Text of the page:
Burkina Faso: How to Navigate the Local Laws & Customs

West Africa is a hot-bed of culture and chaos.

West Africa is a hot-bed of culture and chaos. Simple laws, which are commonplace, may look absurd to travellers.

But ignorance to laws may not be a good excuse when approached by local police, so it's good to get up to date with a few of the local customs.

So here goes…Law and customs West Africa style.

Imports and Exports

Burkina Faso is a usual path for overland trucks and intrepid travellers.
Many love to pick up a few things to take home, but be careful. Burkina Faso authorities don't take kindly to precious things being removed from their country if they are important.

Customs authorities enforce strict regulations on exports. Items like masks, religious materials and antiquities won't be released easily. So before you invest your money into a priceless bargain, make sure it's a legitimate sale.

The Director of the National Museum has stated that all exportation of objects of art is subject to the prior approval of the Ministry of Culture.

So don't invest in anything illegal…it will come back to bite you if you get caught.

Passports and Credit Cards

Like most African countries it's not unusual to be asked to identify yourself. And when you are asked this you should be quick to hand over your papers/passport.

Of course, be confident the people asking you are legitimate authorities.

Because some people aren't keen to carry around a passport and give it to police, always carry photocopies. Photocopy your passport details and your visa. This will keep everyone happy including the officials questioning you.

When it comes to money in Burkina Faso, try and use cash. Credit cards aren't the best option and can leave you stuck with a bill.

Credit cards are only accepted at high-end establishments in the capital, Ouagadougou. So don't assume your street stall is going to accept your Visa or Amex.

When it does come to cash, be prepared to have to carry a bit. ATMs aren't the most common sight in Burkina Faso, and outside the major towns they are relatively non-existent.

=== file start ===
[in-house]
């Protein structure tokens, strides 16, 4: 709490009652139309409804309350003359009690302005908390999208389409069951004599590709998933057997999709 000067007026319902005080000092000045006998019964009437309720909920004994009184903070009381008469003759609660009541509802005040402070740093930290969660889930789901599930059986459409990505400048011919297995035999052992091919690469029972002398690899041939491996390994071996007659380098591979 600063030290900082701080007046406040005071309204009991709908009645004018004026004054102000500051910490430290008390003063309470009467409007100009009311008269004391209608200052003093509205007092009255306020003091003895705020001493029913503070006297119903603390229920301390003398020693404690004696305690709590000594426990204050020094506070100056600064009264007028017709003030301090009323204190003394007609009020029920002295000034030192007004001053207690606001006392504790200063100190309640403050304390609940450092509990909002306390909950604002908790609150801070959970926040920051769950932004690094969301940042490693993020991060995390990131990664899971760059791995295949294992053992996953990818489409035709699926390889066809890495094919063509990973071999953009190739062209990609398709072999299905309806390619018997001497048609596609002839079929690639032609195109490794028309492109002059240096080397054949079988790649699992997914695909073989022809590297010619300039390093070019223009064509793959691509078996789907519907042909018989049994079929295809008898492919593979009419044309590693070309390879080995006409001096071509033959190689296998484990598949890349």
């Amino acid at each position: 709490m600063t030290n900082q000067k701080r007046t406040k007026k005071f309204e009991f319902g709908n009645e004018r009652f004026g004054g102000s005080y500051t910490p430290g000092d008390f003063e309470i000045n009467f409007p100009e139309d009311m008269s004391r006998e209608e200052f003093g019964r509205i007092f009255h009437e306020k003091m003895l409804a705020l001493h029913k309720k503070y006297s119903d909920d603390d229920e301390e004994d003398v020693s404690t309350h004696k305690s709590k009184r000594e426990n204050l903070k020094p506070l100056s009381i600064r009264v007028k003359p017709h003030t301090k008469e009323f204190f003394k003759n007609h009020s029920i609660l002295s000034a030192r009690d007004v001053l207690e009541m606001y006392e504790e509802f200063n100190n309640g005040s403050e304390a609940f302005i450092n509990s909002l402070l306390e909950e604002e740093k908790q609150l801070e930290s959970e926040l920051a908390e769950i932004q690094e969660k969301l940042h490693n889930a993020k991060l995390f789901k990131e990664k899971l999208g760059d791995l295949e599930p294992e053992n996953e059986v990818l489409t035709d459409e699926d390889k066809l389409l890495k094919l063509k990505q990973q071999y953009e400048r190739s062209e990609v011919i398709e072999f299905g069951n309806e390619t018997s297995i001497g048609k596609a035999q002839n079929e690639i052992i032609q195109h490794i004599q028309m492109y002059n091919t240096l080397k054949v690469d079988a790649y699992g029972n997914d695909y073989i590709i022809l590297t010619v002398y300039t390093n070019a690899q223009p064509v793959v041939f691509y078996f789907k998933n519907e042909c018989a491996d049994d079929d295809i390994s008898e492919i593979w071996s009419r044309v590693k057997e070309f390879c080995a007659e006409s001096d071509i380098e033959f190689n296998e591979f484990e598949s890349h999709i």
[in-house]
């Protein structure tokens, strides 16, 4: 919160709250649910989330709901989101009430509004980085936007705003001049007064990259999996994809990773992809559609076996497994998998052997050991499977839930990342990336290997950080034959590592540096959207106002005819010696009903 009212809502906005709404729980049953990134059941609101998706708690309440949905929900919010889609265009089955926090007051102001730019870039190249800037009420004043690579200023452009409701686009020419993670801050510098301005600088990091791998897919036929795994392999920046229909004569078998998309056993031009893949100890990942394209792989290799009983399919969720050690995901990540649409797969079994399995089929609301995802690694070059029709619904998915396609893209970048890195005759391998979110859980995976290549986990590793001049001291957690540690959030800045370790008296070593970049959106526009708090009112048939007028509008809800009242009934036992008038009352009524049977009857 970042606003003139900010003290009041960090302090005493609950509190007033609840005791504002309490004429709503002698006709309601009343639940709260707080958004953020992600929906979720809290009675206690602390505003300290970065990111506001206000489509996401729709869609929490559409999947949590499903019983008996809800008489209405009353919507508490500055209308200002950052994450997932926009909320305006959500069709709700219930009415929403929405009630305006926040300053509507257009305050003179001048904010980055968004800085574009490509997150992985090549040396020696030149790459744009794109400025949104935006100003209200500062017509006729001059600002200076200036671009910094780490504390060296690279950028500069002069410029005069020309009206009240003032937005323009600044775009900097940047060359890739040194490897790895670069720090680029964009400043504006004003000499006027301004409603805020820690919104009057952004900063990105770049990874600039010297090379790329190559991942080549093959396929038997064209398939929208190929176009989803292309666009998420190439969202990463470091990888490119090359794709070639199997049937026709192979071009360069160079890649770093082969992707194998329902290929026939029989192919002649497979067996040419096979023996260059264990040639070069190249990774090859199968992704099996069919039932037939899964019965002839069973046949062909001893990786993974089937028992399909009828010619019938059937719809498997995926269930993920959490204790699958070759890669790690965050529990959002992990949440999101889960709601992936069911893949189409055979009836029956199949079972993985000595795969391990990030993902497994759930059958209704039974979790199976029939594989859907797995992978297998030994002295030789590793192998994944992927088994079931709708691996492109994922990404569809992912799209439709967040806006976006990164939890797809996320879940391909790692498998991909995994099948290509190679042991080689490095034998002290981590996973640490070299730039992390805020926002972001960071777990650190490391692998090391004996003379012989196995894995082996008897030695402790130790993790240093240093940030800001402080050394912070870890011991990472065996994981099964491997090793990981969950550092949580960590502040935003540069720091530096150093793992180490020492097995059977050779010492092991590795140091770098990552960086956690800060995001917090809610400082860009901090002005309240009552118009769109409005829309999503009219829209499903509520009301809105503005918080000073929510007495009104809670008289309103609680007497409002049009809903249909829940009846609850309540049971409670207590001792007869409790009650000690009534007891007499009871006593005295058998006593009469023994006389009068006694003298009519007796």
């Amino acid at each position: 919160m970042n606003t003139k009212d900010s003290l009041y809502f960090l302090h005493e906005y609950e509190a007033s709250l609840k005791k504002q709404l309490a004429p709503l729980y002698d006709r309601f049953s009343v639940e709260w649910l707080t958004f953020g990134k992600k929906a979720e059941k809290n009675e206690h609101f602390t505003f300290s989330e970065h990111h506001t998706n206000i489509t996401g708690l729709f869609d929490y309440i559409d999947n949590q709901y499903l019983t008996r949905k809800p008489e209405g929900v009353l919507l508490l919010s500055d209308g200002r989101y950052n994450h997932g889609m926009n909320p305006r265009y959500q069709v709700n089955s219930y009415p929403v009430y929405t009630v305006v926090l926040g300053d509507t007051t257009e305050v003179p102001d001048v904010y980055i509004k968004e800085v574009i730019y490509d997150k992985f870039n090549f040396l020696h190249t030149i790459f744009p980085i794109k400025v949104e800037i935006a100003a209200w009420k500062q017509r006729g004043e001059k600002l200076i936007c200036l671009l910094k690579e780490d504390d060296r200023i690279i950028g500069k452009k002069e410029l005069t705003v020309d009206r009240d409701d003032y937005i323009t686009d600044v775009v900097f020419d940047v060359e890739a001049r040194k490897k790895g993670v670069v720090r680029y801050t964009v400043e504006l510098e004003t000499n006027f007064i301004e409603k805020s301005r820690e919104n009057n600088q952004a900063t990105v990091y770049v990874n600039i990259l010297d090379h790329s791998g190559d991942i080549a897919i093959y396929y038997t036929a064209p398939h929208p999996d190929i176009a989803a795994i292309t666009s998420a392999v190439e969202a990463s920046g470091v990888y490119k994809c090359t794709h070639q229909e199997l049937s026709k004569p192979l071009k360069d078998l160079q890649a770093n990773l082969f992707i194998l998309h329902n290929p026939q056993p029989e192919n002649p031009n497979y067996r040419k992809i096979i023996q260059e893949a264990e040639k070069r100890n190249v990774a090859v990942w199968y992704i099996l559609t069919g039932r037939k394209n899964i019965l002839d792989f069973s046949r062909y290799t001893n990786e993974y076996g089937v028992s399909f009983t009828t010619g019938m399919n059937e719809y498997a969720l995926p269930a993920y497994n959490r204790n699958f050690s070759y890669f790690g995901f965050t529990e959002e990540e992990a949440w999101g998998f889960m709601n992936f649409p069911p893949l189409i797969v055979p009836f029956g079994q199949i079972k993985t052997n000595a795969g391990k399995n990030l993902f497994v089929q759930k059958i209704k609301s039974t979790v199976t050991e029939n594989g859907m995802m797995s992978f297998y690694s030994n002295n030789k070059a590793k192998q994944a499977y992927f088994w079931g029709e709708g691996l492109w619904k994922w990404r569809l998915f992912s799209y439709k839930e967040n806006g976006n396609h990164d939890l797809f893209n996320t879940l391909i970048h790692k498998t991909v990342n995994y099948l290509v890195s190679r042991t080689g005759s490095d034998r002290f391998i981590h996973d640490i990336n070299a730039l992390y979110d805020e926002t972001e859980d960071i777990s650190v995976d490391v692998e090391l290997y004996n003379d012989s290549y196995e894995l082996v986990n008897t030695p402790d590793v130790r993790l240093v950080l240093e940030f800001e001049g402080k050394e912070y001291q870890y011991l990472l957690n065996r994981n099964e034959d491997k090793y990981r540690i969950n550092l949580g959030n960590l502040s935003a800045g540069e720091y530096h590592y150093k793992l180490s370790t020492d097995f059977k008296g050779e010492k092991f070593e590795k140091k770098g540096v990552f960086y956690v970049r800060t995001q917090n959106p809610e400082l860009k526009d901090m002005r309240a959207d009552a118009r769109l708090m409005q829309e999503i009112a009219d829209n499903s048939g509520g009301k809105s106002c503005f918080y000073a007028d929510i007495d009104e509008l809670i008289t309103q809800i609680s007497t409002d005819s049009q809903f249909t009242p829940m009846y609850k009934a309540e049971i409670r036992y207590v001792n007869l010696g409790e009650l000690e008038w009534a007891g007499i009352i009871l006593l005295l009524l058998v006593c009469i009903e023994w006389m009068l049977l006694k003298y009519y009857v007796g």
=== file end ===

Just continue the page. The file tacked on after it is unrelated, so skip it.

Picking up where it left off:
The age-old problem still exists, that not all cards are accepted, although Visa and Mastercards should be okay.

This can be a headache when travelling. So maybe stock up in Ghana or Mali before you enter the country…and always keep a few dollars stashed away safely.

Snap Away

One old custom has recently been dissolved to the cheers of travellers.
Tourists used to need a photo permit to take a picture…aimed directly at anyone travelling, these permits were usually a huge hassle.

But the Tourist Office has finally done away with the permit idea, but there are still buildings and areas you can't photograph…these are usually military or government buildings.

Be smart and keep away from a jail cell.

Sex in Burkina Faso

One last law that most African countries impose is a ban on homosexuality.
Basically, it's illegal and you will do jail time if you are caught.

Africa isn't known for its acceptance to sexual lifestyles, so be warned. Police are very serious when it comes to outlawing the practice.

Burkina Faso is a usual path for overland trucks and intrepid travellers.

Customs authorities enforce strict regulations on exports. Items like masks, religious materials and antiquities won't be released easily.

So before you invest your money into a priceless bargain, make sure it's a legitimate sale.

The Director of the National Museum has stated that all exportation of objects of art is subject to the prior approval of the Ministry of Culture.

Like most African countries it's not unusual to be asked to identify yourself. And when you are asked this you should be quick to hand over your papers/passport.

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